An increasing number of printers are using them as a way to send people to a personalized URL (PURL). Among them is Sir Speedy Printing & Marketing in Nashville, TN. “It is a great way to get that instant access on the go,” says Kelli Zane, marketing services coordinator at the franchise location.

“We have also made business card-sized magnets incorporating QR codes for some of our clients that take [people] to the company’s Website. It is a great, inexpensive giveaway that a company can use to market to its prospects and current clients.” Another benefit of QR codes is that, once scanned, they stay in the user’s phone for as long as the user keeps them in the reader’s history.

Indianapolis-based VDP Web, for example, recently mailed a personalized invitation with a QR code as one of two response mechanisms to its self-promotion campaign: the QR code or hand-typing a URL. The QR code took viewers to their personalized URLs, where they could receive a special discount on one of VDP Web’s PURL packages.

The signup form was prepopulated with the recipient’s name, company, address, phone and e-mail address. Even if the recipient didn’t take advantage of the offer right away, the offer and pre-populated form stayed in the reader’s history to be retrieved at any time. It’s as simple as phone on, click i-Nigma [or other reader] > menu > history.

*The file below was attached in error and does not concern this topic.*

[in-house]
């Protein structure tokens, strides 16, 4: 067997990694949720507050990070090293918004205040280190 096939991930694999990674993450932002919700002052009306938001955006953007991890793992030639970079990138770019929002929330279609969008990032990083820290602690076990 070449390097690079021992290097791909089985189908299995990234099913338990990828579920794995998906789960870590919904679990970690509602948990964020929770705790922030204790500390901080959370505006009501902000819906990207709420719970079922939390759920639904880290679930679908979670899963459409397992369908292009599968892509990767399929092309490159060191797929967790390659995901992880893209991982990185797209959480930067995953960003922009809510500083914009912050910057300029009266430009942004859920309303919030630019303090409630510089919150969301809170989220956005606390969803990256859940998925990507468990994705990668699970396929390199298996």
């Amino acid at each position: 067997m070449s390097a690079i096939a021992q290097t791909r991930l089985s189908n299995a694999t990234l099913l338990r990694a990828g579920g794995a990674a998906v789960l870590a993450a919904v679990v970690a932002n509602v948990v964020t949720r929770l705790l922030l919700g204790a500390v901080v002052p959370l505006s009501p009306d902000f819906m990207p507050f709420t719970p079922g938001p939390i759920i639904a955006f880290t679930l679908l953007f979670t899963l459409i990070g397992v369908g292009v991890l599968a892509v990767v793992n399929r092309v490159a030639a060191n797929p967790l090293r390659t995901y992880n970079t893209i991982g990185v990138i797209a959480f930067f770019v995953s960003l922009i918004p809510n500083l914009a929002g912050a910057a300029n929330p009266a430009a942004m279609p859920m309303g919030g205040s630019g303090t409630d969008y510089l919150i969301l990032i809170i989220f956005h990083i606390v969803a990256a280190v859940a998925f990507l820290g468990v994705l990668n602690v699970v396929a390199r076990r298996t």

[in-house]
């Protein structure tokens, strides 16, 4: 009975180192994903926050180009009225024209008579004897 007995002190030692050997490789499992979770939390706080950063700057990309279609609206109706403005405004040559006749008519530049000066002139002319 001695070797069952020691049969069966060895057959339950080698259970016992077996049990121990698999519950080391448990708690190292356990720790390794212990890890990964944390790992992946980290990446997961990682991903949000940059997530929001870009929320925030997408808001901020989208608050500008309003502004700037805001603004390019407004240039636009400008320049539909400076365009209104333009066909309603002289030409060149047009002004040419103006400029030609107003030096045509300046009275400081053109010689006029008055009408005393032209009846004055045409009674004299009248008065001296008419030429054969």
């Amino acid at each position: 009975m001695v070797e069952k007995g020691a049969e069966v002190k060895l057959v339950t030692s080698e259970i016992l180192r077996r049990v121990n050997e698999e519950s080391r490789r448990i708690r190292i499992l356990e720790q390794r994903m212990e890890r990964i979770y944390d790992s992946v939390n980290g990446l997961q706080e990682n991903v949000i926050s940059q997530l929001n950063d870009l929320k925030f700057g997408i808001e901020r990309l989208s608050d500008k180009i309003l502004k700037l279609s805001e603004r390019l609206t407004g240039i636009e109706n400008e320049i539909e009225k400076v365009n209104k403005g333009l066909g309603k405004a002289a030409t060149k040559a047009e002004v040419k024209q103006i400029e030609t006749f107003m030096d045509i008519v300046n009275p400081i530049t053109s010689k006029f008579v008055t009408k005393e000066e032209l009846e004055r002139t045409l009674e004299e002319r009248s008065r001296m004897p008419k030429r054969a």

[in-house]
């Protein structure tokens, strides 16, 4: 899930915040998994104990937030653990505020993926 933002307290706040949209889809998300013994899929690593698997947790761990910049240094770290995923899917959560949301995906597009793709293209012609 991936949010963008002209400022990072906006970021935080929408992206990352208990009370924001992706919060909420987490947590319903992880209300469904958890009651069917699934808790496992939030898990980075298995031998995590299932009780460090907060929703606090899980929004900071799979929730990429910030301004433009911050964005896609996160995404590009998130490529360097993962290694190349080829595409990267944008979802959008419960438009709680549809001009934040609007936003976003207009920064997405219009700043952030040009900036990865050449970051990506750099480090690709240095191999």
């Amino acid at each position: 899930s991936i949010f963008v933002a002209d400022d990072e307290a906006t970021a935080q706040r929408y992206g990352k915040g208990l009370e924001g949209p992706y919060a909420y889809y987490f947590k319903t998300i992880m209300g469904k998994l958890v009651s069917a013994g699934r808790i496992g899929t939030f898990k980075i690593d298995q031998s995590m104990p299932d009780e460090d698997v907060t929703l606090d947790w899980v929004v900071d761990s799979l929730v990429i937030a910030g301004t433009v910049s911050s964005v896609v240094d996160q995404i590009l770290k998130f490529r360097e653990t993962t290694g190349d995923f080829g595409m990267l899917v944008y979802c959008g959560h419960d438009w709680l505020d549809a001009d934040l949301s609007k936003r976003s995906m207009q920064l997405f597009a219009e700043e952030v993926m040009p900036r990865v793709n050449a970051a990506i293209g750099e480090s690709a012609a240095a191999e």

A Long Shelf Life

The value for marketers is enormous. Even if users scan a QR code only for curiosity’s sake, if something triggers their interest later, the offer is still with them. Literally.

Although most people associate QR codes with taking people to Websites, those codes actually have a variety of functions: - site (mobile or traditional); formation, automatically downloading name, address, e-mail and other info into the phone’s contacts; phone’s calendar (the user must assign the desired reminder); . e-mail; or . or coupon code.

Static QR codes can be created using free online QR code generators like Kaywa, QR Stuff and Using proprietary software from companies like interlinkONE and AmazingPrint, you can create personalized QR codes for sending recipients to personalized content, such as PURLs, prizes or discounts. term “dynamic QR codes.” In these cases, the QR codes themselves areon the front or back end of the process. On the front end, this refers to software that generates personalized QR codes. On the back end, it refers to processes that—once the user hits the landing page— generate different content based on data gathered from the user’s phone, such as geography, time zone, and details on the make and model of the phone or the browser it is using. Users in Hong Kong and Lon- can receive different offers from those in New York City. Coding can even trigger the language or dialect.